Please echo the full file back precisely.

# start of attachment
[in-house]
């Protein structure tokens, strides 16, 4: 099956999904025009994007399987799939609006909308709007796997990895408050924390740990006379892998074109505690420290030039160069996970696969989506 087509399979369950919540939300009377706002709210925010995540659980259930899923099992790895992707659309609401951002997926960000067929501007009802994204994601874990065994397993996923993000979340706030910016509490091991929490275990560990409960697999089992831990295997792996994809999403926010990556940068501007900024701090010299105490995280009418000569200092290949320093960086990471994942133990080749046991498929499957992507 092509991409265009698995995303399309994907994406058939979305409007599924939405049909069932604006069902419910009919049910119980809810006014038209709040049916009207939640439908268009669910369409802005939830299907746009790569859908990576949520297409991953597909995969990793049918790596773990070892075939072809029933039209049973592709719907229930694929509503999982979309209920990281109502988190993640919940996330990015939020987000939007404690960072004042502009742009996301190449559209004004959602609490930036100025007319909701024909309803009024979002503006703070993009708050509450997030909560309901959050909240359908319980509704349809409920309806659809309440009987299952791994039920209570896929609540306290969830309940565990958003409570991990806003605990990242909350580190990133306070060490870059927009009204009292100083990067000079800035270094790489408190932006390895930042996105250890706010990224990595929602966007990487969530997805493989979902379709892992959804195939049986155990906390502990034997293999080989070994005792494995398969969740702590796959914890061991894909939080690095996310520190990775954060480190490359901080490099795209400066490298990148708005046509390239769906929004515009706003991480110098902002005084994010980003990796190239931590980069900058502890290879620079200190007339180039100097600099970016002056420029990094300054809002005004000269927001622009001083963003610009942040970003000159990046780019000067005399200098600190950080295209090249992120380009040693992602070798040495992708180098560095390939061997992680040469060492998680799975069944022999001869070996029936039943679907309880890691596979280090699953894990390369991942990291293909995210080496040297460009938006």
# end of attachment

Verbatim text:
[in-house]
């Protein structure tokens, strides 16, 4: 099956999904025009994007399987799939609006909308709007796997990895408050924390740990006379892998074109505690420290030039160069996970696969989506 087509399979369950919540939300009377706002709210925010995540659980259930899923099992790895992707659309609401951002997926960000067929501007009802994204994601874990065994397993996923993000979340706030910016509490091991929490275990560990409960697999089992831990295997792996994809999403926010990556940068501007900024701090010299105490995280009418000569200092290949320093960086990471994942133990080749046991498929499957992507 092509991409265009698995995303399309994907994406058939979305409007599924939405049909069932604006069902419910009919049910119980809810006014038209709040049916009207939640439908268009669910369409802005939830299907746009790569859908990576949520297409991953597909995969990793049918790596773990070892075939072809029933039209049973592709719907229930694929509503999982979309209920990281109502988190993640919940996330990015939020987000939007404690960072004042502009742009996301190449559209004004959602609490930036100025007319909701024909309803009024979002503006703070993009708050509450997030909560309901959050909240359908319980509704349809409920309806659809309440009987299952791994039920209570896929609540306290969830309940565990958003409570991990806003605990990242909350580190990133306070060490870059927009009204009292100083990067000079800035270094790489408190932006390895930042996105250890706010990224990595929602966007990487969530997805493989979902379709892992959804195939049986155990906390502990034997293999080989070994005792494995398969969740702590796959914890061991894909939080690095996310520190990775954060480190490359901080490099795209400066490298990148708005046509390239769906929004515009706003991480110098902002005084994010980003990796190239931590980069900058502890290879620079200190007339180039100097600099970016002056420029990094300054809002005004000269927001622009001083963003610009942040970003000159990046780019000067005399200098600190950080295209090249992120380009040693992602070798040495992708180098560095390939061997992680040469060492998680799975069944022999001869070996029936039943679907309880890691596979280090699953894990390369991942990291293909995210080496040297460009938006």